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Oil Shocks and Macroeconomic Activity: A Putty-Clay Perspective

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  • David R. Stockman

    ()
    (Department of Economics,University of Delaware)

Abstract

I extend the Atkeson and Kehoe (1999) putty-clay model to include elastic labor supply and more general forms of technology to explore the impact of oil shocks on the macroeconomy. In particular, I am interested in (1) how this extension affects their results with regard to permanent changes in the price of oil, (2) a comparison of the business cycle properties of the putty-putty and putty-clay models, and (3) whether or not this extended putty-clay model is subject to the Rotemberg and Woodford (1996) critique of the standard perfectly competitive real business cycle model with energy. Results are reported for a wide range of parameter values illustrating that (1) contrary to the Atkeson-Kehoe result, the response of output and capital to permanent changes in the price of oil is identical in both the putty-putty and putty-clay models and is sensitive to the elasticity of substitution between capital services and labor, (2) there are stark differences in several business cycle features, namely the volatility of energy use and the correlations of output with consumption, investment and hours, and (3) the Rotemberg-Woodford critique applies to the putty-clay model revealing both amplification and timing problems.

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File URL: http://graduate.lerner.udel.edu/sites/default/files/ECON/PDFs/RePEc/dlw/WorkingPapers/2006/UDWP2006-15.pdf
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Bibliographic Info

Paper provided by University of Delaware, Department of Economics in its series Working Papers with number 06-15.

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Length: 27 pages
Date of creation: 2006
Date of revision:
Handle: RePEc:dlw:wpaper:06-15

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Postal: Purnell Hall, Newark, Delaware 19716
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Fax: (302) 831-6968
Web page: http://www.lerner.udel.edu/departments/economics/department-economics/
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Keywords: energy; putty-clay; dynamic general equilbrium;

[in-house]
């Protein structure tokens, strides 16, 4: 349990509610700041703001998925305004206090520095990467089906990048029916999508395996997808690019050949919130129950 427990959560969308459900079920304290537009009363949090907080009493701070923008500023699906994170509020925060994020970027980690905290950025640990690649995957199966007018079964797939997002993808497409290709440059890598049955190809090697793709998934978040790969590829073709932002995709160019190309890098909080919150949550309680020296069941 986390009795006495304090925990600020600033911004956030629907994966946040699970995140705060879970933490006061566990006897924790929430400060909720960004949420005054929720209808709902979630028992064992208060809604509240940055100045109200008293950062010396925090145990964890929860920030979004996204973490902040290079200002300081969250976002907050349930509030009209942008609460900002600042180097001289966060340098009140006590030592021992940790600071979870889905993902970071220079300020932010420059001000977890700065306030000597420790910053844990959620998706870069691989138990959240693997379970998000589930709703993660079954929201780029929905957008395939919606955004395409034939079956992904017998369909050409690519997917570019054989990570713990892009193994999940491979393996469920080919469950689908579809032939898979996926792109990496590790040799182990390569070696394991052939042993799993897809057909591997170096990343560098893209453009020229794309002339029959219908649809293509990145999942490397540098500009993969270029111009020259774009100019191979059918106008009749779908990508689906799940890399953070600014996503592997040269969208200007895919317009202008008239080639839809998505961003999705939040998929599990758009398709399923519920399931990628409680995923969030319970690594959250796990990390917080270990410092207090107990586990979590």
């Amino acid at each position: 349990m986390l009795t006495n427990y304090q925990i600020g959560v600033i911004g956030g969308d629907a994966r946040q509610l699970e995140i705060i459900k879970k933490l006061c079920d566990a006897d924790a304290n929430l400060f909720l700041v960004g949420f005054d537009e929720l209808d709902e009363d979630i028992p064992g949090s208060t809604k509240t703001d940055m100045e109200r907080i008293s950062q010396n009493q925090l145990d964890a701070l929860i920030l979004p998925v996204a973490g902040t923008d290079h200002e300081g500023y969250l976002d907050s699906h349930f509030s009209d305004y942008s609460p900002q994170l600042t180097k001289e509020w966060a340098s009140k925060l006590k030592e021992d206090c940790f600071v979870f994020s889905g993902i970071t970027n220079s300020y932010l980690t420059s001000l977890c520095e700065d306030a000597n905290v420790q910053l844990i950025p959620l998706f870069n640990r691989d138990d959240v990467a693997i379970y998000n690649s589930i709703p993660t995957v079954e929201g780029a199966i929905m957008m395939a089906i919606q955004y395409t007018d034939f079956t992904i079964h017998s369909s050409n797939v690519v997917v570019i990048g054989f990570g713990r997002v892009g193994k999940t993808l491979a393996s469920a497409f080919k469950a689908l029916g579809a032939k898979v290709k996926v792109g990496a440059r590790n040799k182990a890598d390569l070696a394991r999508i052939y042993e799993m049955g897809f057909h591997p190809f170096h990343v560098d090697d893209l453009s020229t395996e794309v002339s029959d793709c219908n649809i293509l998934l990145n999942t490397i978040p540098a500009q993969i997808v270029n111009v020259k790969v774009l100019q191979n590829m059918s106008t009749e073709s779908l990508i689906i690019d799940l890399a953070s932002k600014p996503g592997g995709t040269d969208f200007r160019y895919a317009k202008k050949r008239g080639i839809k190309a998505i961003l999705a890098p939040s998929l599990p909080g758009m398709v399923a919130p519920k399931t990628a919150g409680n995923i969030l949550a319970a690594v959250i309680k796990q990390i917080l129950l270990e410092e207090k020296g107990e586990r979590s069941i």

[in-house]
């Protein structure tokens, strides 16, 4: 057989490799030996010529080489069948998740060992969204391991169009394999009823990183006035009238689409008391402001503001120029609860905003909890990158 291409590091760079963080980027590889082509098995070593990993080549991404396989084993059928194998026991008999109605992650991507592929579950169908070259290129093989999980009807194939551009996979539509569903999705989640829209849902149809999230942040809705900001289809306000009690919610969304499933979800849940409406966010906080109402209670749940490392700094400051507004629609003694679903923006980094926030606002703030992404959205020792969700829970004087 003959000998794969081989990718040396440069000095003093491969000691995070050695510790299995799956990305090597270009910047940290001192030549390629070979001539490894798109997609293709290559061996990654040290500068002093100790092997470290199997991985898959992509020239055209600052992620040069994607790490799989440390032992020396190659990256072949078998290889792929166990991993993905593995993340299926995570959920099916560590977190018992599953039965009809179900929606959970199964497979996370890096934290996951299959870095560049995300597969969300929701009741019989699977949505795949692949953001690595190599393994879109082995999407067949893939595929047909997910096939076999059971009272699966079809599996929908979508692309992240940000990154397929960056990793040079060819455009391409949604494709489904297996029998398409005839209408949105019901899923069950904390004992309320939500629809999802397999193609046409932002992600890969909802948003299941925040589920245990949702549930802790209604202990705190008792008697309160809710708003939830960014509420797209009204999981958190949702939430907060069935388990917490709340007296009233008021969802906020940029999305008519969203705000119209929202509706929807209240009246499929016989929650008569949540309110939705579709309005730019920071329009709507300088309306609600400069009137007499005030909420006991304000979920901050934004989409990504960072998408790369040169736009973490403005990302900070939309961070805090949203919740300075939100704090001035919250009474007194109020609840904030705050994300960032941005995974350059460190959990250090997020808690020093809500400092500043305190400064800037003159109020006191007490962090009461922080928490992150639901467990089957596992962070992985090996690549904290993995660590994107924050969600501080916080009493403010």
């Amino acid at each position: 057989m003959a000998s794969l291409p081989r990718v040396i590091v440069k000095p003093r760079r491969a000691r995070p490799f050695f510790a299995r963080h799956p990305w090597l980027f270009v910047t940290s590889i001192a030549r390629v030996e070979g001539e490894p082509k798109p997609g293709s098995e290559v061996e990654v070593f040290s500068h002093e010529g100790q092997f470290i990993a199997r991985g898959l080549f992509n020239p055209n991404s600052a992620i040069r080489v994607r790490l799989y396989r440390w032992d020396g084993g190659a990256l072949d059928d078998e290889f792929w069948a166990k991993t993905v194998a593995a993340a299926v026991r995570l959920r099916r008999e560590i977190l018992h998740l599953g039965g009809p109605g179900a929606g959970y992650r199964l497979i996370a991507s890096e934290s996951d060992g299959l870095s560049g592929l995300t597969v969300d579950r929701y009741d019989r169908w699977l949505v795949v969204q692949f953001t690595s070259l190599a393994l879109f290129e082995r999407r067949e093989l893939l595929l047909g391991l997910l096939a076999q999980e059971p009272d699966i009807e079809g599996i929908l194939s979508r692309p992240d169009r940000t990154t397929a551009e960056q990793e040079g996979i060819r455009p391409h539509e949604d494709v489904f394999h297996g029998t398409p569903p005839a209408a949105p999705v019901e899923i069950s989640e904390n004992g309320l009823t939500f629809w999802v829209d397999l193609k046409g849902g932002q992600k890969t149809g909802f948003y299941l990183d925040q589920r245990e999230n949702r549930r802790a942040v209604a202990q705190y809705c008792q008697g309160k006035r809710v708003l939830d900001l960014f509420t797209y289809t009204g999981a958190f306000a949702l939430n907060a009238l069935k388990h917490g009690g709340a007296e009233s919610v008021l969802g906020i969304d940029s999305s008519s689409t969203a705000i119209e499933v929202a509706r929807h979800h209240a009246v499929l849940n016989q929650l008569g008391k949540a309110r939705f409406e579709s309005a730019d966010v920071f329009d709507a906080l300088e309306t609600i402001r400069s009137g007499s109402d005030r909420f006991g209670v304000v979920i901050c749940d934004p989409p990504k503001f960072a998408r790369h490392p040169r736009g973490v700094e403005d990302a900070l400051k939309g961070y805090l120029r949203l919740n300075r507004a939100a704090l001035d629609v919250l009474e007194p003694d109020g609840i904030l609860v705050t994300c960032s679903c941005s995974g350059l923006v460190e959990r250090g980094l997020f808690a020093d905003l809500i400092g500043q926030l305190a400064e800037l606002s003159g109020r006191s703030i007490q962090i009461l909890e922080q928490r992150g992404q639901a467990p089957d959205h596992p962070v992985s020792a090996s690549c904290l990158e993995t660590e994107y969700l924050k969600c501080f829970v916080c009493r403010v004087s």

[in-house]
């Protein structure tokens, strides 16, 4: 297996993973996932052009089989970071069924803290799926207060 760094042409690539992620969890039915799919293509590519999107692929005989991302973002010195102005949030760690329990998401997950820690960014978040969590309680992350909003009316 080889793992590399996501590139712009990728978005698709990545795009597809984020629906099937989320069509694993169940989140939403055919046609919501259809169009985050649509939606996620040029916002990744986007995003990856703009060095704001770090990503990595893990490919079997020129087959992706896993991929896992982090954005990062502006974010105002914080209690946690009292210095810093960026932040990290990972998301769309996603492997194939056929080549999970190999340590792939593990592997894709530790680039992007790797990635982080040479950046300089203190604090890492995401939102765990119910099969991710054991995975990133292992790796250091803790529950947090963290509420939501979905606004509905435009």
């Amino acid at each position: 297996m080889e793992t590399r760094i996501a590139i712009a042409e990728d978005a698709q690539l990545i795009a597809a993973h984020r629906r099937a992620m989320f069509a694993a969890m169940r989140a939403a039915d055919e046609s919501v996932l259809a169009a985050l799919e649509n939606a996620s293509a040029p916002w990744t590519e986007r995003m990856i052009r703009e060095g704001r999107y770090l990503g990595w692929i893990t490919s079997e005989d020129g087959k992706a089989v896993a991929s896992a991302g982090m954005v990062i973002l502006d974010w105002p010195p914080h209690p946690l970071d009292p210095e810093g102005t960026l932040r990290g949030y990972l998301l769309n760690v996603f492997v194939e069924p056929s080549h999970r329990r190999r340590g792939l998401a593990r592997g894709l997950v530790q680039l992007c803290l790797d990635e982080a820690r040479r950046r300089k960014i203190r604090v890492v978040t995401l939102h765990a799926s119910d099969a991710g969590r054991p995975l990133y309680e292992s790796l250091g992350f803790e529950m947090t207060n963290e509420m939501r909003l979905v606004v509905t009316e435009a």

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References

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  1. Julio J. Rotemberg & Michael Woodford, 1996. "Imperfect Competition and the Effects of Energy Price Increases on Economic Activity," NBER Working Papers 5634, National Bureau of Economic Research, Inc.
  2. Steven J. Davis & John Haltiwanger, 1999. "Sectoral Job Creation and Destruction Responses to Oil Price Changes," NBER Working Papers 7095, National Bureau of Economic Research, Inc.
  3. Hamilton, James D., 2003. "What is an oil shock?," Journal of Econometrics, Elsevier, vol. 113(2), pages 363-398, April.
  4. Patrick J. Kehoe & Andrew Atkeson, 1999. "Models of Energy Use: Putty-Putty versus Putty-Clay," American Economic Review, American Economic Association, vol. 89(4), pages 1028-1043, September.
  5. Brown, Stephen P. A. & Yucel, Mine K., 2002. "Energy prices and aggregate economic activity: an interpretative survey," The Quarterly Review of Economics and Finance, Elsevier, vol. 42(2), pages 193-208.
  6. Hamilton, James D, 1988. "A Neoclassical Model of Unemployment and the Business Cycle," Journal of Political Economy, University of Chicago Press, vol. 96(3), pages 593-617, June.
  7. Andrew Atkeson & Patrick J. Kehoe, 1995. "Putty-clay capital and energy," Working Papers 548, Federal Reserve Bank of Minneapolis.
  8. Finn, Mary G, 2000. "Perfect Competition and the Effects of Energy Price Increases on Economic Activity," Journal of Money, Credit and Banking, Blackwell Publishing, vol. 32(3), pages 400-416, August.
  9. Pindyck, Robert S & Rotemberg, Julio J, 1983. "Dynamic Factor Demands and the Effects of Energy Price Shocks," American Economic Review, American Economic Association, vol. 73(5), pages 1066-79, December.
  10. Michael R. Darby, 1981. "The Price of Oil and World Inflation and Recession," UCLA Economics Working Papers 228, UCLA Department of Economics.
  11. Mork, Knut Anton, 1989. "Oil and Macroeconomy When Prices Go Up and Down: An Extension of Hamilton's Results," Journal of Political Economy, University of Chicago Press, vol. 97(3), pages 740-44, June.
  12. In-Moo Kim & Prakash Loungani, 1991. "The role of energy in real business cycle models," Working Paper Series, Macroeconomic Issues 91-6, Federal Reserve Bank of Chicago.
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Cited by:
  1. Nora Traum & Michael Plante, 2012. "Time-Varying Oil Price Volatility and Macroeconomic Aggregates," 2012 Meeting Papers 455, Society for Economic Dynamics.

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